Given that it takes about 6 minutes to travel this section of New Street allowing for stop lights and reasonable traffic flow, if you saw 4 cyclists during that time, that would translate to about 40 per hour, or roughly 200 per day if that in fact is the high volume hour of the day.

    Also consider the fact that school is not in session yet, and students generally cycle more frequently than other members of the community.

    • Phillip Wooster

      You forgot the other trips on which I saw only 1 cyclist. Most of the time I can quote Mel Lastman, ‘NOBODY”!

  • Oxo Moron

    Saturday, Sept. 3rd was a wonderful day to be in the great outdoors. The high heat and humidity had taken the day off. With traffic on the QEW at a standstill, I decided to patronize New Street as I headed west towards Ribfest.
    I expected to see fleets of cyclists enjoying the motorists’ gift of a safe and healthy road diet.
    In truth, I saw just one — and he was driving on the sidewalk!! Mind you, I didn’t see any unicorns or leprechauns either. Gotta hand it to those generous folks at City Hall for seeing things mere mortals can’t.

    • James S

      I was expecting to hear tales of the traffic on New being backed up all the way to Walker’s Line, but alas, nothing of the sort.

      From what I’ve observed, even when Lakeshore, Fairview, and the QEW are all backed up, New Street is still flowing well. So what harm has been inflicted by asking motorists to share some of the excess road capacity? Cyclists got a place to ride. Pedestrians now have fewer lanes to cross. And everyone got a safer street out of it.

      • Phillip Wooster

        I was expecting to hear tales of hundreds of cyclists using the New Street bike lanes daily but alas nothing of the sort.

        • James S

          I haven’t sat and counted but I wouldn’t be surprised if there are a couple hundred a day. I’m certainly seeing more on the street than I ever did before.

          • Phillip Wooster

            Nice try, James! I live nearby and travel along New Street several times a day except at rush hour. The most I’ve seen is 4 (and predictably they were all TdeF Wannabes); however, if you station yourself near the Centennial Pathway you’ll see lots crossing New Street. I suspect both you and the mayor will count them as using New Street to pad the stats.

            By the way, at rush hour, the wait to get out of Pine Cove is far too long and I drive east to shop (too bad for Roseland Plaza stores).

  • James

    You cannot improve water flow by pinching the hose. Motorized vehicles make up 99.9% of the traffic on our roads. Bicycles make up 0.1%. Based on how Burlington planners laid out the city, and the make-up of Burlington’s population, that’s not going to change anytime soon. So why are we doing this? Let’s say the bicycle ridership multiplies by a miraculous 500% because of this pilot program. Is that considered success? That still puts bicycle ridership at less than 1%. Apparently only Sharman’s done the math and understands the potential upside of this pilot program just does not justify the tax dollars that are being wasted, or the additional frustration being thrust upon the 99.9%. And make no mistake, our tax dollars are being wasted here. I have no issue with change, but I do have an issue with stupidity.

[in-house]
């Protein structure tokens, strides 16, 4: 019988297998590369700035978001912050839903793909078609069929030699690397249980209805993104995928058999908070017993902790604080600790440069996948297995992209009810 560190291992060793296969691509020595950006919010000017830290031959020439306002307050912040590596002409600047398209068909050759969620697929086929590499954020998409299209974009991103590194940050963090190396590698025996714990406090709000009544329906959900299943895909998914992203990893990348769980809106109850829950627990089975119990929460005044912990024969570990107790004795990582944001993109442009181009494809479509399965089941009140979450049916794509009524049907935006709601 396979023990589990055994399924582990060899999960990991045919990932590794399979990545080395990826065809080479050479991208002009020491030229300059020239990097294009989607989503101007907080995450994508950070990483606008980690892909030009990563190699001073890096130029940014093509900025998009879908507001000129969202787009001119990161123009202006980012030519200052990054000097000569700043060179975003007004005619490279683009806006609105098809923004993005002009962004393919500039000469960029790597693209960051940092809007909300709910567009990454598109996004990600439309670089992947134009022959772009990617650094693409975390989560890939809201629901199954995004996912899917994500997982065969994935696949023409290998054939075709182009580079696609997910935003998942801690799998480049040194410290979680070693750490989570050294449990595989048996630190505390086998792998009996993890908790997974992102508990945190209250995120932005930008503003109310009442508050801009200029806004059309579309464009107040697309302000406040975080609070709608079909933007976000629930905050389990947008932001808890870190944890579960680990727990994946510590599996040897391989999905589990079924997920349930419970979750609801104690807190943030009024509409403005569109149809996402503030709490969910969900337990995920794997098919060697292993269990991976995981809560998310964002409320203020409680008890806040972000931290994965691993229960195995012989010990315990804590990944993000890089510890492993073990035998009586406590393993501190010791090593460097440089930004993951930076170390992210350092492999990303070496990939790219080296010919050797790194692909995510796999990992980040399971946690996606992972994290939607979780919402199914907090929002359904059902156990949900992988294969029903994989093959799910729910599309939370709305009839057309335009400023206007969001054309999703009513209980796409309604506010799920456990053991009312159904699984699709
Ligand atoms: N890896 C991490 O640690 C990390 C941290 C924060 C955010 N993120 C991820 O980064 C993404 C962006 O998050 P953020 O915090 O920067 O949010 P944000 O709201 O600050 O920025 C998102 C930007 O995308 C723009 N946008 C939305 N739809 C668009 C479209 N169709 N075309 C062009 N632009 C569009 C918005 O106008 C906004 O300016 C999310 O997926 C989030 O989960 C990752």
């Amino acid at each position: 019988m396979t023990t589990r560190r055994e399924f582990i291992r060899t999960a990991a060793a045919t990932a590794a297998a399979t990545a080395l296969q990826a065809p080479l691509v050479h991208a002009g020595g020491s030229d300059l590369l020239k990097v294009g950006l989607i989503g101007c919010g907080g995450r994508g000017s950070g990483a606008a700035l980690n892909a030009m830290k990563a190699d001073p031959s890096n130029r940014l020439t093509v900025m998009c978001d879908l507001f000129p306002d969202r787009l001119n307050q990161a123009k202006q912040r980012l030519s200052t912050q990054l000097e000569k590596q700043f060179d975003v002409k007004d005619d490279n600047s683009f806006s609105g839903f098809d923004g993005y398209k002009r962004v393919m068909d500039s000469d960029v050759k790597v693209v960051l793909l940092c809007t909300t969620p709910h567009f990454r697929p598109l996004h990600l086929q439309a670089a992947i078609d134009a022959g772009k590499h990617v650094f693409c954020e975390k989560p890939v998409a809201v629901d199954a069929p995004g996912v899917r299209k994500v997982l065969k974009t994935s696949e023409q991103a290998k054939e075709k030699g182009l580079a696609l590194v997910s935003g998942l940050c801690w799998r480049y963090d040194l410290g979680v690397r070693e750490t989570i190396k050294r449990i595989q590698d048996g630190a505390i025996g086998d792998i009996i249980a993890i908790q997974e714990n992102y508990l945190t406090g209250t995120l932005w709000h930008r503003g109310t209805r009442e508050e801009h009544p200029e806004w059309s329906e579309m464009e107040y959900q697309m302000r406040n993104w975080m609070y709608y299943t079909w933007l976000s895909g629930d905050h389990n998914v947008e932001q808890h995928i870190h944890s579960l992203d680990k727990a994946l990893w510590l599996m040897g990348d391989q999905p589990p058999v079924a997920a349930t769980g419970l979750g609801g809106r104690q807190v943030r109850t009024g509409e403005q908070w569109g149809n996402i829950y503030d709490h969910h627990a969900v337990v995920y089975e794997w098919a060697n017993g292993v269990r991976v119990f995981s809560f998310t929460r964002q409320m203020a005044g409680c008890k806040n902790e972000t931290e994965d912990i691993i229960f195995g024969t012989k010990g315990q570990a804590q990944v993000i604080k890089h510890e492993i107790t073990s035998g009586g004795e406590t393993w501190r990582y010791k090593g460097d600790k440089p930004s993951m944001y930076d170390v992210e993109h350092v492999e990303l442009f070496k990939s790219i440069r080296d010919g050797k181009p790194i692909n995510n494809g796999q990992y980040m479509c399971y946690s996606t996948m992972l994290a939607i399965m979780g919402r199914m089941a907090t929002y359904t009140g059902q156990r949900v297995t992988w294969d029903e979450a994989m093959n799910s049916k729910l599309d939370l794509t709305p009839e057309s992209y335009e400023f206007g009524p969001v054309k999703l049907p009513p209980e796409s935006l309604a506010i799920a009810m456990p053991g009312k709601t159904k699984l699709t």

• Chris Ariens

      The point of this pilot project is to quantify the “additional frustration”. Is it acceptable given our goals of having roads that all residents can use and encouraging more active travel that saves taxpayers money in the long run?

      Drove New St. yesterday afternoon, just before the start of the rush, maintained a steady speed of 60 km/h from start to end. No frustration to speak of, even though there was construction still ongoing. 3 cyclists on the opposite side, looked like a mom & two young teens. Granted it won’t always be so smooth, but 23 out of 24 hours a day should be no issue at all for drivers.

      Lots of concerns from a cycling perspective also – chiefly the fact that the lanes don’t yet connect up with New St. east of Guelph Line, or with the existing bike lanes on Guelph Line & Walkers Line. Also have to reiterate the need for planters or dividers in the buffered areas to provide some protection that will encourage younger and less experienced riders, not to mention making the street look less ugly.